Jorah doesn’t look like Jorah at all but Jeor’s there and Lyanna’s there so I went ahead and decided to make the sketch of the third person a fictional, younger version of Jorah Mormont. Like most of my personal, non client work, this one sort of just happened organically. I’m not even a Lyanna Mormont fan but I guess I must have been thinking of House Mormont and its known members on some level for this sketch to happen. I’m going to write a more poetic love letter to Game of Thrones Season 8 Episode 2 in the next post, because I have a lot of thoughts and feelings on the way this story is headed and I want to do them justice.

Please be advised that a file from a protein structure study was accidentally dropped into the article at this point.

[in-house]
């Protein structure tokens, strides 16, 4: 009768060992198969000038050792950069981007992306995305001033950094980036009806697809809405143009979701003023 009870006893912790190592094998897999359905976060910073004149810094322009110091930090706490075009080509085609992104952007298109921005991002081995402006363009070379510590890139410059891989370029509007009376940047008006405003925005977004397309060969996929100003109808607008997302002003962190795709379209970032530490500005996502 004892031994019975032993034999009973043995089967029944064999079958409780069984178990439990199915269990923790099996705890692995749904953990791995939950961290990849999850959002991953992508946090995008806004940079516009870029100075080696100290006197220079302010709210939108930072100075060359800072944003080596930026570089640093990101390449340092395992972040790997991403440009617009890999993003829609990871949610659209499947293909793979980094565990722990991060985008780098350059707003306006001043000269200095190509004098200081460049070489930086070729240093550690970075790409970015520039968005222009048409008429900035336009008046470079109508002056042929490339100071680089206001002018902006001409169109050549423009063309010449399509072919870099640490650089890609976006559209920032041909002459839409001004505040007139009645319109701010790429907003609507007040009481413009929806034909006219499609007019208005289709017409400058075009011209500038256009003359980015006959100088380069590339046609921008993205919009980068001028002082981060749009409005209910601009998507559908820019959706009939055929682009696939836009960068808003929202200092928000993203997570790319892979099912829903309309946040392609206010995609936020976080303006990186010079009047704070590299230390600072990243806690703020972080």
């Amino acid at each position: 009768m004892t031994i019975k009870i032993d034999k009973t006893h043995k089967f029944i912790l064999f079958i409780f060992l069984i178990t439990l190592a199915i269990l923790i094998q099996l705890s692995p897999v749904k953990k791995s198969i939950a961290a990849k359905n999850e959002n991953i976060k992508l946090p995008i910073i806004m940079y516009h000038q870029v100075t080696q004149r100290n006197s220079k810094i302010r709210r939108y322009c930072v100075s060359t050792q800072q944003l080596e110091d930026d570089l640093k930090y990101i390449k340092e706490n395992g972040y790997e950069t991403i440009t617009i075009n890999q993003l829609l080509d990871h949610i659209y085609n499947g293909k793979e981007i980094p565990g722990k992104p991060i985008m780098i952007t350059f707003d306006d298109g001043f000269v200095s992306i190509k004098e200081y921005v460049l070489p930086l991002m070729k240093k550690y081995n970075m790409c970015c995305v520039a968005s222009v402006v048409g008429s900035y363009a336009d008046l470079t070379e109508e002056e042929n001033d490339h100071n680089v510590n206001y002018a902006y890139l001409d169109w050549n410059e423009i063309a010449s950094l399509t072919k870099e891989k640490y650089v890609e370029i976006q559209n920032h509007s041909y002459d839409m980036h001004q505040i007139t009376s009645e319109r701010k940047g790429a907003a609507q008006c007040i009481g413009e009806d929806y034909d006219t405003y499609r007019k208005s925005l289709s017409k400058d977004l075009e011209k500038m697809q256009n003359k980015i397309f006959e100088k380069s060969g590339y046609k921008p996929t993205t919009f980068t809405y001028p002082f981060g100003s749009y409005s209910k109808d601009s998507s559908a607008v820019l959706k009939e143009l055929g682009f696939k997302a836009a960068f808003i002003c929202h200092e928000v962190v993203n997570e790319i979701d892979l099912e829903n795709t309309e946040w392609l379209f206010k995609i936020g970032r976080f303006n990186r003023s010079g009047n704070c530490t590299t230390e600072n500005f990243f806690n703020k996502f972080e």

But for now, the interesting thing I’m finding is on a more technical level. I’ve been studying master sketches and illustrations and trying to figure out what discerns passably decent work from great work so that I can progress. One thing that cropped up was the masters’ use of mark making, particularly hatching. Linework is ironically incredibly important in visual representation which is really all shadow and form and light, and only the illusion of lines. Come to think of it, this might be what sets illustrations apart from photographs, and gives them their artistic value- the fact that we use lines and lies to capture a very unique facade of the truth.